Dental caries is considered a major public health problem globally due to its high prevalence and significant social impact. World Health Organization reports 60-90% of schoolchildren worldwide have experienced caries, with the disease being most prevalent in Asian and Latin American countries [1]. Nearly 41 percent of the total population in Nepal is under the age of 16 years, and of the total school age children, 87 percent are enrolled in schools. The 2004 National Pathfinder Survey shows that 58% of 5–6 –year- old schoolchildren suffer from dental caries [2]. With the caries prevalence of 58%, dental caries is more prevalent than malnutrition that affects 49% of child population [3]. The Survey reported pain and discomfort due to untreated dental caries in 18% of 5–6 –year-olds and 64% in older adults. Adolescent school children reported inability to eat followed by inability to speak. Studies have reported missed school hours, toothache and several impairments of daily life activities associated with a high decayed component in both primary and permanent dentition [4]. Similar findings have been reported in Brazilian preschool children and in a school survey of American native children [5, 6]. A study in the Philippines had previously reported significant association between untreated dental caries and low Body Mass Index [7]. Interplay of socioeconomic, environmental and behavioral factors, constitute the social determinants of health, are driving the epidemics of communicable and noncommunicable diseases [8]. In Low-Income Countries (LICs), health related behaviors among children are low [9]. Nutritional transition with easy access to refined carbohydrates, low use of fluoridated toothpaste and irregular tooth brushing habits lead to increasing trend in dental caries in developing countries. Schools provide the ideal setting to reach millions of children and ensure strong foundations for a healthy life at an early stage. The principles outlined in Ottawa Charter focus on healthy public policy and strengthening skills and practices. Focusing efforts in practical school based health activities will help to reduce inequalities in health. There is no national data concerning the prevalence of dental caries among Chepang schoolchildren in Nepal. This is the only epidemiological study conducted in schoolchildren of Chepang communities residing in remote hilly region of Chitwan district in Nepal. Although Chitwan is considered a relatively developed district in Nepal, the Chepang communities face many development issues and belong to one of the most disadvantaged ethnic communities. Out of approximately 52,000 Chepang population, majority live in the poorest of conditions in remote hills. Many school children living in remote areas of Nepal including Chepang lack hygiene practices that could prevent number of chronic diseases. The study aims to highlight the need for an evidence-based cost effective integrated hygiene and sanitation facilities in schools. The objectives of this study were to 1) record the prevalence of dental caries, 2) report experience of dental pain 3) evaluate knowledge, attitude and preventive practices on oral health of 5–14 year -old Chepang school children.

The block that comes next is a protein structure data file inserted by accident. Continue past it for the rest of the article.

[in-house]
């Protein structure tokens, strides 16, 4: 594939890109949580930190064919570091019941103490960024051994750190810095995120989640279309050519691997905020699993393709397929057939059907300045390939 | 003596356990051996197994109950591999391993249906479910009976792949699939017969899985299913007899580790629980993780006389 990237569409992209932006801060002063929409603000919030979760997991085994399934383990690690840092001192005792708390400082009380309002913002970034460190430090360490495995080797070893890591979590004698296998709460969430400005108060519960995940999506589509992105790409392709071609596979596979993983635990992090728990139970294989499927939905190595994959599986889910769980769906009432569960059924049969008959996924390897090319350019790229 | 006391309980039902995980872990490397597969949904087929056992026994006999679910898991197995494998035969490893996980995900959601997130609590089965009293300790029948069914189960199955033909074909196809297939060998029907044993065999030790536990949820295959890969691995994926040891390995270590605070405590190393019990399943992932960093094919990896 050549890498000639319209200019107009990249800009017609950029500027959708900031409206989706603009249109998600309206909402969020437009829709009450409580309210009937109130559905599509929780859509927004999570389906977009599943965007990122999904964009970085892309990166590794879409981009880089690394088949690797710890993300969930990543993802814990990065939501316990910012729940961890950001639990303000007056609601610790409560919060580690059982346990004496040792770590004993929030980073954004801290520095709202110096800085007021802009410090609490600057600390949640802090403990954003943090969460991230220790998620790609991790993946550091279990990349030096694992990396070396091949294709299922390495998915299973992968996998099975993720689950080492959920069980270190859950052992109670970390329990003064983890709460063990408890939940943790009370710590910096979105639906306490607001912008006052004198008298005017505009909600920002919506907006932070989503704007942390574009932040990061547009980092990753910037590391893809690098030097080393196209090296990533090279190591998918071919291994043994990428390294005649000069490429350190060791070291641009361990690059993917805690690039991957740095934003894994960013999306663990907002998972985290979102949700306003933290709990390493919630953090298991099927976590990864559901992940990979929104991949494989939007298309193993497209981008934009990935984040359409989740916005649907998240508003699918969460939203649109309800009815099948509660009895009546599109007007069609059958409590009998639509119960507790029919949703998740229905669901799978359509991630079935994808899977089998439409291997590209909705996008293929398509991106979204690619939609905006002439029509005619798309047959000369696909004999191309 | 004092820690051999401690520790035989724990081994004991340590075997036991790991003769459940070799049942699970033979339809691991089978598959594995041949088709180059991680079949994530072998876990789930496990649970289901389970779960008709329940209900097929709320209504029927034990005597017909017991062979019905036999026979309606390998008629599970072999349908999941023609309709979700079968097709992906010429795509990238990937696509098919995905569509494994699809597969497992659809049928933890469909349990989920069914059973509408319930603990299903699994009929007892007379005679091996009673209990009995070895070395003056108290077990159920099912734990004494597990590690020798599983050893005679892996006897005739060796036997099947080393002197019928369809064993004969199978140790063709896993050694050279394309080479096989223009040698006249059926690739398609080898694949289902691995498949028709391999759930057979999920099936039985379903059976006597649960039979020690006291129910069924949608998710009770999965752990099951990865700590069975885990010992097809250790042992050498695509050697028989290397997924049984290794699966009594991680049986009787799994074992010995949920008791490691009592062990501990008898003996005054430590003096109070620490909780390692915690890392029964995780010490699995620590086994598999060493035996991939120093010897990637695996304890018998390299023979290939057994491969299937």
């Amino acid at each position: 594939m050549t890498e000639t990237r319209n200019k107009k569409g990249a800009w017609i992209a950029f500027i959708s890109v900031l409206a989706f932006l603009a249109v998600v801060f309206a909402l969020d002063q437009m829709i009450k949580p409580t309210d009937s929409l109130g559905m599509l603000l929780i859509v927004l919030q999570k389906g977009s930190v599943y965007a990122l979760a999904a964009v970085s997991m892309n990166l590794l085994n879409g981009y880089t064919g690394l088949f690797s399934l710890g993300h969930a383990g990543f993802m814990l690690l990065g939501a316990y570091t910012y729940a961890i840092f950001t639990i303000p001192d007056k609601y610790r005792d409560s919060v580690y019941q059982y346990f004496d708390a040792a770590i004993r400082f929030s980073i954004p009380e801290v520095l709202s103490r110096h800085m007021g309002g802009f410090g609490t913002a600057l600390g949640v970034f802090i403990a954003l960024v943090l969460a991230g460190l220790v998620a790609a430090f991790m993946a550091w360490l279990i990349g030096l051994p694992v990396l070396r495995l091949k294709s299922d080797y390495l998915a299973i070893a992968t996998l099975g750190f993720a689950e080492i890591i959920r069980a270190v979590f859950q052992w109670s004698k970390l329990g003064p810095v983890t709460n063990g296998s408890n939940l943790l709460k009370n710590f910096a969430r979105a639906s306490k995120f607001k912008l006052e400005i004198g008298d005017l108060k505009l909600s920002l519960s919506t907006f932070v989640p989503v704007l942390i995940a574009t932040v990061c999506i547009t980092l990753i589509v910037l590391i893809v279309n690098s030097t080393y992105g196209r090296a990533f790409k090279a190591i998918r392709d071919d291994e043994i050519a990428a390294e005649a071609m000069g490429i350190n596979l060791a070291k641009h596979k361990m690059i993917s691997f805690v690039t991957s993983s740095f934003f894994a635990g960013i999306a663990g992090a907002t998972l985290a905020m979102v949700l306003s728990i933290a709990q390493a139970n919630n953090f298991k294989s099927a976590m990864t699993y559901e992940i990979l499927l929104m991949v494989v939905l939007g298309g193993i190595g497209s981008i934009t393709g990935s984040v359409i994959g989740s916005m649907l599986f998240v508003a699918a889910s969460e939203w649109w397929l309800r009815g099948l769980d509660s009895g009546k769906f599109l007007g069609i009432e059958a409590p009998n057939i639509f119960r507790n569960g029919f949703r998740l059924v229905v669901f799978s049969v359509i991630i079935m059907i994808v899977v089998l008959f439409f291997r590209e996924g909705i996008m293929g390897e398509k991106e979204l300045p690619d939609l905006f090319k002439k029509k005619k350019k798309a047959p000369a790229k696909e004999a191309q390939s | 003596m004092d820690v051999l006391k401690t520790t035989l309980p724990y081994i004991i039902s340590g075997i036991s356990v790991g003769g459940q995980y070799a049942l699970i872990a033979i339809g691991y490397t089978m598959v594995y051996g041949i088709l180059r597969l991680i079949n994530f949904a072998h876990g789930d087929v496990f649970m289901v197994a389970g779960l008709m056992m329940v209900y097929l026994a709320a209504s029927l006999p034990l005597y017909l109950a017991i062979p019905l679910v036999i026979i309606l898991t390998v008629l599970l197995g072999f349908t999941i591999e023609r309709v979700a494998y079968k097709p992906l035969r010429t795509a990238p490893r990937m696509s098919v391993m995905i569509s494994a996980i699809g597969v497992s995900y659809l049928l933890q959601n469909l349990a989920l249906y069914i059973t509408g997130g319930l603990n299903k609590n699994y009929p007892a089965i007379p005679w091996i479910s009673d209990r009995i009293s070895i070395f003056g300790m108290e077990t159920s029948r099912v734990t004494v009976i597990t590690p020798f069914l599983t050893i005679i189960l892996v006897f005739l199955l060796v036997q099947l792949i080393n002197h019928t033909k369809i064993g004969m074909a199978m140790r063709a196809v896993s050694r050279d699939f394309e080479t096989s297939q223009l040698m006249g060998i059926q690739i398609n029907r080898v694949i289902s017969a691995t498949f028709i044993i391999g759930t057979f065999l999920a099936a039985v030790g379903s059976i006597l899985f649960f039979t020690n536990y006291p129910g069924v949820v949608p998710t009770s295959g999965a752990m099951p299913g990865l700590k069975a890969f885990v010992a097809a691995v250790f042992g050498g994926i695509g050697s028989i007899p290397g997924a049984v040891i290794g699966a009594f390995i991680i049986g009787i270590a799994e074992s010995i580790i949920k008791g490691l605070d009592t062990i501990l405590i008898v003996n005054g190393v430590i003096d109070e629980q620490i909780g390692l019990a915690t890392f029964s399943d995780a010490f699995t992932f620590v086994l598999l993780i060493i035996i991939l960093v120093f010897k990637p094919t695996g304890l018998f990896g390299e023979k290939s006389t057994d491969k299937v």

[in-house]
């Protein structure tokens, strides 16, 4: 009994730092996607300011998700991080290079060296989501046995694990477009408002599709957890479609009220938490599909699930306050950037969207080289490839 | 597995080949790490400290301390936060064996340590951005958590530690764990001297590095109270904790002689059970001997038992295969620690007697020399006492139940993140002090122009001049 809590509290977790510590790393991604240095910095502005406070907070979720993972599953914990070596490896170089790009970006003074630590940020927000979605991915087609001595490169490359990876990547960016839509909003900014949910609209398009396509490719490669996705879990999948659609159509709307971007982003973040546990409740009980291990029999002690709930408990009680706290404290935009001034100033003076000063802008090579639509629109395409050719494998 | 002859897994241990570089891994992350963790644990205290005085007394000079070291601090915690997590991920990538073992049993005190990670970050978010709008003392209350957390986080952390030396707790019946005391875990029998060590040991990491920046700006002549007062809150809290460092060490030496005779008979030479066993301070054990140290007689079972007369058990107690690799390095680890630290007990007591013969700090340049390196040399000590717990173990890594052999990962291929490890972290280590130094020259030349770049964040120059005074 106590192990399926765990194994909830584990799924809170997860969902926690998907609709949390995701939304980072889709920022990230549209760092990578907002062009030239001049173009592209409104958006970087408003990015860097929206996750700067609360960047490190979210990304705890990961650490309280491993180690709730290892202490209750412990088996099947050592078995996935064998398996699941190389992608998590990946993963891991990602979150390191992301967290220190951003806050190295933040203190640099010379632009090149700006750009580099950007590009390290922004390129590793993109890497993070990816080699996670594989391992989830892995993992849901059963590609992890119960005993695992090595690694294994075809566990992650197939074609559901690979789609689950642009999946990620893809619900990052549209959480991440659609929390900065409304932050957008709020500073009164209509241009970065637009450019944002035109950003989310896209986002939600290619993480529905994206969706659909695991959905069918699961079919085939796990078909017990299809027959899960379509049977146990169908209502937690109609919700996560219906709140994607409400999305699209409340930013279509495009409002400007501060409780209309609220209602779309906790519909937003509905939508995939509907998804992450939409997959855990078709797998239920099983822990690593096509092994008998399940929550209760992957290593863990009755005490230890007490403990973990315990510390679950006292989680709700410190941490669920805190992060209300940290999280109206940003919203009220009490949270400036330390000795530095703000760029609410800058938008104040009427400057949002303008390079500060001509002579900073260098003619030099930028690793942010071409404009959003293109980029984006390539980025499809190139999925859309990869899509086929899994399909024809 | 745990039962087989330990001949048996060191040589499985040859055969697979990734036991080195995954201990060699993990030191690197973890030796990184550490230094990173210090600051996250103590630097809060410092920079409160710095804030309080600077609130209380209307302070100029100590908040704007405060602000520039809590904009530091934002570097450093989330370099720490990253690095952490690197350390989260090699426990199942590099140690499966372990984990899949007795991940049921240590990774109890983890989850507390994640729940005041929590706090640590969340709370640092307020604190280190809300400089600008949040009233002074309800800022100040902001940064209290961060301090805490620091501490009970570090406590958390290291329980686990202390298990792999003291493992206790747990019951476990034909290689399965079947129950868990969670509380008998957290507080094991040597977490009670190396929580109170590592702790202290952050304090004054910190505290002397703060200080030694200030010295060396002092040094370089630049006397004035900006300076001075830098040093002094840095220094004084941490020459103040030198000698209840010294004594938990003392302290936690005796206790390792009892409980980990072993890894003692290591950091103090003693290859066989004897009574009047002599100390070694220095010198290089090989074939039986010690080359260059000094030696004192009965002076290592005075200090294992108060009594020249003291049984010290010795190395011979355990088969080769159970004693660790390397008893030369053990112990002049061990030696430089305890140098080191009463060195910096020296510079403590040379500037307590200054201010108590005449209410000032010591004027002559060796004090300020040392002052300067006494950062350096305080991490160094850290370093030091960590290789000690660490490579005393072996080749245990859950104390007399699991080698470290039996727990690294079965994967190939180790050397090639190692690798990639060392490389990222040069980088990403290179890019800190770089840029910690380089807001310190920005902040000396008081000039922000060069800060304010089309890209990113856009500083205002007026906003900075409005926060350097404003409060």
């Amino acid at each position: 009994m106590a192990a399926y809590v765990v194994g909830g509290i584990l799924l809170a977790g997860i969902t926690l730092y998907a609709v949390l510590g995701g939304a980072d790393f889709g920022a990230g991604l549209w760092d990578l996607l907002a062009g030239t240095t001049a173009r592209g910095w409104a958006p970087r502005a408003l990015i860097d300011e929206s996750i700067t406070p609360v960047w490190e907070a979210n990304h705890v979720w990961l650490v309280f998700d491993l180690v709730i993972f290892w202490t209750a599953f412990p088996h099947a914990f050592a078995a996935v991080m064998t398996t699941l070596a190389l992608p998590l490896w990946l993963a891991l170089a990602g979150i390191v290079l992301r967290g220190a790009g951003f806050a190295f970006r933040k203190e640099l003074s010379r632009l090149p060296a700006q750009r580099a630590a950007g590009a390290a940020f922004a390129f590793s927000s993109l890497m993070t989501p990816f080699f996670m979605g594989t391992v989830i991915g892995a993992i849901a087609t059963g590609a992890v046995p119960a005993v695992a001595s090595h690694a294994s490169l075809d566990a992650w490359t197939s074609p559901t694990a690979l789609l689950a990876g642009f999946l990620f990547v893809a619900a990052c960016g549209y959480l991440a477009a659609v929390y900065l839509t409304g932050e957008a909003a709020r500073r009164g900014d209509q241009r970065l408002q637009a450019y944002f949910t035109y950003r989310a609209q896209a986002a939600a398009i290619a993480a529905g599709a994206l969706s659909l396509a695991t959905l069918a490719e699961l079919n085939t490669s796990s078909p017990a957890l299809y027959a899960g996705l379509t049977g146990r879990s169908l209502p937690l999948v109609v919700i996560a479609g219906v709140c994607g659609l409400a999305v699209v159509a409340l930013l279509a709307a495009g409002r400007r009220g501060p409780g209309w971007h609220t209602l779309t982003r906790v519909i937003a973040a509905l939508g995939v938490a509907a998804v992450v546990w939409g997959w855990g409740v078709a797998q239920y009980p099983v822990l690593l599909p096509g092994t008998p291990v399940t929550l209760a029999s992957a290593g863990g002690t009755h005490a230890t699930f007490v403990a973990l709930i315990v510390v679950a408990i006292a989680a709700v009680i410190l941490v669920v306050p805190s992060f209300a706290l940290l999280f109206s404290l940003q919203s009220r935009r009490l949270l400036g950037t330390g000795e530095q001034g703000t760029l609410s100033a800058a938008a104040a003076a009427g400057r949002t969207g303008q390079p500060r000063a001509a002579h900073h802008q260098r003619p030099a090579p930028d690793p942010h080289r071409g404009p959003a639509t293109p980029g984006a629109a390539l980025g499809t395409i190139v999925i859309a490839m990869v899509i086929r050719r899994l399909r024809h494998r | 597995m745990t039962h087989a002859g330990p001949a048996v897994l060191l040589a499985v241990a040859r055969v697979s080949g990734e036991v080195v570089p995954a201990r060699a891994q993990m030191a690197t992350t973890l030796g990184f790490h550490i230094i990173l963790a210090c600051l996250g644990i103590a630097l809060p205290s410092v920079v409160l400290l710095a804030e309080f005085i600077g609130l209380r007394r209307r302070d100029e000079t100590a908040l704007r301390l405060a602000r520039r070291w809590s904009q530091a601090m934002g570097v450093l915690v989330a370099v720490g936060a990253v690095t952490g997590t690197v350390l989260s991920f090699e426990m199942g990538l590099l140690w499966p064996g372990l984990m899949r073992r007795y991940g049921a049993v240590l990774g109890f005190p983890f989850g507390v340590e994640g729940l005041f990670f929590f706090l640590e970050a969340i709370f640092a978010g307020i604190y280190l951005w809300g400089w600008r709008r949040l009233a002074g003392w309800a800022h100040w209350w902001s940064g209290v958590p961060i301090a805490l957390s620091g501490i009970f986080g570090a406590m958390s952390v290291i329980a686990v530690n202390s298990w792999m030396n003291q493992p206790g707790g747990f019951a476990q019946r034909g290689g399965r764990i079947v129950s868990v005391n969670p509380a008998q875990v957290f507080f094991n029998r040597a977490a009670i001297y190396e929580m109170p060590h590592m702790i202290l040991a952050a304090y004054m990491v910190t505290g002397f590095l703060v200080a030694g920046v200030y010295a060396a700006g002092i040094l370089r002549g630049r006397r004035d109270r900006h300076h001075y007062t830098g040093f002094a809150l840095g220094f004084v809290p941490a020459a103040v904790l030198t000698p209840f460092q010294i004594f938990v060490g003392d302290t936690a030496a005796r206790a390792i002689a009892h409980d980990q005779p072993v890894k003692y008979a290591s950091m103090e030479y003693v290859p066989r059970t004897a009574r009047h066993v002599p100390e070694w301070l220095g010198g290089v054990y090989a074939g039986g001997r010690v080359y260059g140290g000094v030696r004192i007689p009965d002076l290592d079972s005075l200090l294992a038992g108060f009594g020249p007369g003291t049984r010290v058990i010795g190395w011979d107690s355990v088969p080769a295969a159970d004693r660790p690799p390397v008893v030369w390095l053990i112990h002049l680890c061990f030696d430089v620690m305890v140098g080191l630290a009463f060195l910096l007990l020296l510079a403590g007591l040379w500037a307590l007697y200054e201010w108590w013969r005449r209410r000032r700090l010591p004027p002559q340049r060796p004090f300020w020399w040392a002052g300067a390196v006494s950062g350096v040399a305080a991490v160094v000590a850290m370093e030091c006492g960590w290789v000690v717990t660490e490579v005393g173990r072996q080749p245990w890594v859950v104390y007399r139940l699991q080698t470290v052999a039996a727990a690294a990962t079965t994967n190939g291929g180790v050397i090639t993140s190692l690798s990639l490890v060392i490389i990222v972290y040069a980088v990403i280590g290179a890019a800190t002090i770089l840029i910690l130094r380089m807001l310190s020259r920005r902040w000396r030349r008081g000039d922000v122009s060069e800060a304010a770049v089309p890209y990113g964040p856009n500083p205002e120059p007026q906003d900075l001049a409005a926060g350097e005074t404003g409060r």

A cross sectional epidemiological study was conducted in 5 government schools of remote Chandibhanjyang VDC in Chitwan district. Ethical approval was received from the Institutional Review Board at the Institute of Medicine. All five primary schools in the working area of the Department of Community Dentistry, Peoples Dental College and Hospital was surveyed. A study protocol was presented and ethical approval was received from the Institutional Review Board within the Research Department of the Institute of Medicine (IOM) Tribhuvan University. Consent was obtained from parents who had been informed by the school management prior to data collection. Permission to conduct the research as a part of the school based oral health project was taken from the school principal of each school. Convenient sampling was used as the research was conducted in schools that were part of the school health project of the Department of Community Dentistry, Peoples Dental College and Hospital. The researchers were trained by the Chief researcher on the methodology proposed by WHO, 1997. The researchers had experience collecting data on dental caries using the WHO, 1997 methodology in school camp conducted each month by the Department. Clinical examination was conducted on 361schoolchildren 5- 16-year-olds attending Grade 1–5. The status of dental caries was recorded using the guideline of WHO Oral Health Survey Basic Methods 1997 [10]. All examinations were carried out in well-lit classrooms. Data on knowledge and practice was collected using structured questionnaires on 131schoolchildren. Questionnaire was administered to all children aged 8-16- year-olds attending Grade 3–5 who were willing to be a part of the study. Children in grade 1 and 2 were not included in the questionnaire survey. The questionnaire was pretested in similar survey conducted prior to the present study in similar environment. Structured questionnaire was originally constructed in English and translated in Nepali language for local use. The researchers administered the questionnaire and the teachers assisted the researchers on administrative matters and did not interfere with administration of the questionnaire. The respondents were asked questions on basic knowledge on oral heath, attitude and oral hygiene practices. The questions on oral health knowledge comprised of causes of tooth decay, what tooth decay is, causes of gingivitis, gum swelling, reason for cleaning teeth, what fluoride is, fluoride content in toothpaste, use of fluoride, its effect on dentition and importance of teeth. Questions were asked on brushing habit, aids used for brushing, brushing frequency, rinsing habit in order to assess practice on oral health. The respondents were also given questionnaires on experience of dental pain, any prior information received on oral health and sources of information if received. SPSS 11software was used for data analysis.